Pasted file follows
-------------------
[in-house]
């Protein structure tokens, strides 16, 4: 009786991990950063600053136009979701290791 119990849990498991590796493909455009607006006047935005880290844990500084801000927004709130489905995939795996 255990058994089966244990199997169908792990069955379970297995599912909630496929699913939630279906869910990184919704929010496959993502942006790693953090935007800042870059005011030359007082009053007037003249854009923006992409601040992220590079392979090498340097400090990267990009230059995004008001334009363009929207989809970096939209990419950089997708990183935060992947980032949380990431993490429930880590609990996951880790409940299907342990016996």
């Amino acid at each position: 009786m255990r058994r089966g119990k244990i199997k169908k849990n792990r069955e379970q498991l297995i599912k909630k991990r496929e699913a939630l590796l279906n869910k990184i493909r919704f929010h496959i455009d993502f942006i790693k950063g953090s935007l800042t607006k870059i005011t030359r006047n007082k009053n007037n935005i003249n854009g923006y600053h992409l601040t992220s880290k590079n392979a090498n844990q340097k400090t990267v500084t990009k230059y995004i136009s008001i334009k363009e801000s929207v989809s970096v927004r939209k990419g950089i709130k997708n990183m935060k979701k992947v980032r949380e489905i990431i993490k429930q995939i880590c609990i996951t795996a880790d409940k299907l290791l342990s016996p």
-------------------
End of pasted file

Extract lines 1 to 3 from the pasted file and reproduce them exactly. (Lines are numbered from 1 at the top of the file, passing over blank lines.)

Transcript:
[in-house]
């Protein structure tokens, strides 16, 4: 009786991990950063600053136009979701290791 119990849990498991590796493909455009607006006047935005880290844990500084801000927004709130489905995939795996 255990058994089966244990199997169908792990069955379970297995599912909630496929699913939630279906869910990184919704929010496959993502942006790693953090935007800042870059005011030359007082009053007037003249854009923006992409601040992220590079392979090498340097400090990267990009230059995004008001334009363009929207989809970096939209990419950089997708990183935060992947980032949380990431993490429930880590609990996951880790409940299907342990016996």
């Amino acid at each position: 009786m255990r058994r089966g119990k244990i199997k169908k849990n792990r069955e379970q498991l297995i599912k909630k991990r496929e699913a939630l590796l279906n869910k990184i493909r919704f929010h496959i455009d993502f942006i790693k950063g953090s935007l800042t607006k870059i005011t030359r006047n007082k009053n007037n935005i003249n854009g923006y600053h992409l601040t992220s880290k590079n392979a090498n844990q340097k400090t990267v500084t990009k230059y995004i136009s008001i334009k363009e801000s929207v989809s970096v927004r939209k990419g950089i709130k997708n990183m935060k979701k992947v980032r949380e489905i990431i993490k429930q995939i880590c609990i996951t795996a880790d409940k299907l290791l342990s016996p």